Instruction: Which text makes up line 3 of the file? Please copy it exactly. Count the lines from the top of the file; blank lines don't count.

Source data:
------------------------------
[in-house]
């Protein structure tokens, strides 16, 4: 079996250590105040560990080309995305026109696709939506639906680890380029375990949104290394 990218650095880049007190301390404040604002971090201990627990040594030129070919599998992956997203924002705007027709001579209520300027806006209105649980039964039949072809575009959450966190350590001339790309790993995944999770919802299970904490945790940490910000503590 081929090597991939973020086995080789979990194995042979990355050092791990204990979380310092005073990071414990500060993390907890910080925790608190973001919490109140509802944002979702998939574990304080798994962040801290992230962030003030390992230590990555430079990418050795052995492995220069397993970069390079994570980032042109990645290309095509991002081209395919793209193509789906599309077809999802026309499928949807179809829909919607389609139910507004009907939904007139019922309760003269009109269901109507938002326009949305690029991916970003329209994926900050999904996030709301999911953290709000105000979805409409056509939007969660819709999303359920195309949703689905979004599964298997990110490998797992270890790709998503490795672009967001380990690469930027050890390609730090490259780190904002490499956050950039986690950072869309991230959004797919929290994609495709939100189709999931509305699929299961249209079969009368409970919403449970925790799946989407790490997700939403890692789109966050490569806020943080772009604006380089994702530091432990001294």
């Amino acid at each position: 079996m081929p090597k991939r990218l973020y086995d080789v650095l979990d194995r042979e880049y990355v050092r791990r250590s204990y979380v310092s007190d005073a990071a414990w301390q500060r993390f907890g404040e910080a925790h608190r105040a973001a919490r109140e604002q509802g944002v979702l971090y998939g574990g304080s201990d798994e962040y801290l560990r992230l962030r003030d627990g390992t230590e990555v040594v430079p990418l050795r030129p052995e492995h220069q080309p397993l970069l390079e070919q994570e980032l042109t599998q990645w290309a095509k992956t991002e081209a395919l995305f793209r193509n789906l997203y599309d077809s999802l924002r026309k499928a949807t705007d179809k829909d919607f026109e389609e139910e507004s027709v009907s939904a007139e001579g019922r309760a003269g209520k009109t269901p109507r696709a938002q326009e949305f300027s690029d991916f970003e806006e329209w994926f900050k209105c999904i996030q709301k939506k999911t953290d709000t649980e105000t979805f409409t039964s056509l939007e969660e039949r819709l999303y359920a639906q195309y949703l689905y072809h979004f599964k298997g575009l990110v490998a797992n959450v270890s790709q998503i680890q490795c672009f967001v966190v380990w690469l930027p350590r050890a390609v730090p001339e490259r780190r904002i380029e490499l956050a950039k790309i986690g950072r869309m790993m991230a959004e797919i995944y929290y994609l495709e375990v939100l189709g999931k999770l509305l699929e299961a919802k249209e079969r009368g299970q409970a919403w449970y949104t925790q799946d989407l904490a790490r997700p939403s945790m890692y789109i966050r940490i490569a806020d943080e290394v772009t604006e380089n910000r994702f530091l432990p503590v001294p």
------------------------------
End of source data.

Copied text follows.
């Amino acid at each position: 079996m081929p090597k991939r990218l973020y086995d080789v650095l979990d194995r042979e880049y990355v050092r791990r250590s204990y979380v310092s007190d005073a990071a414990w301390q500060r993390f907890g404040e910080a925790h608190r105040a973001a919490r109140e604002q509802g944002v979702l971090y998939g574990g304080s201990d798994e962040y801290l560990r992230l962030r003030d627990g390992t230590e990555v040594v430079p990418l050795r030129p052995e492995h220069q080309p397993l970069l390079e070919q994570e980032l042109t599998q990645w290309a095509k992956t991002e081209a395919l995305f793209r193509n789906l997203y599309d077809s999802l924002r026309k499928a949807t705007d179809k829909d919607f026109e389609e139910e507004s027709v009907s939904a007139e001579g019922r309760a003269g209520k009109t269901p109507r696709a938002q326009e949305f300027s690029d991916f970003e806006e329209w994926f900050k209105c999904i996030q709301k939506k999911t953290d709000t649980e105000t979805f409409t039964s056509l939007e969660e039949r819709l999303y359920a639906q195309y949703l689905y072809h979004f599964k298997g575009l990110v490998a797992n959450v270890s790709q998503i680890q490795c672009f967001v966190v380990w690469l930027p350590r050890a390609v730090p001339e490259r780190r904002i380029e490499l956050a950039k790309i986690g950072r869309m790993m991230a959004e797919i995944y929290y994609l495709e375990v939100l189709g999931k999770l509305l699929e299961a919802k249209e079969r009368g299970q409970a919403w449970y949104t925790q799946d989407l904490a790490r997700p939403s945790m890692y789109i966050r940490i490569a806020d943080e290394v772009t604006e380089n910000r994702f530091l432990p503590v001294p």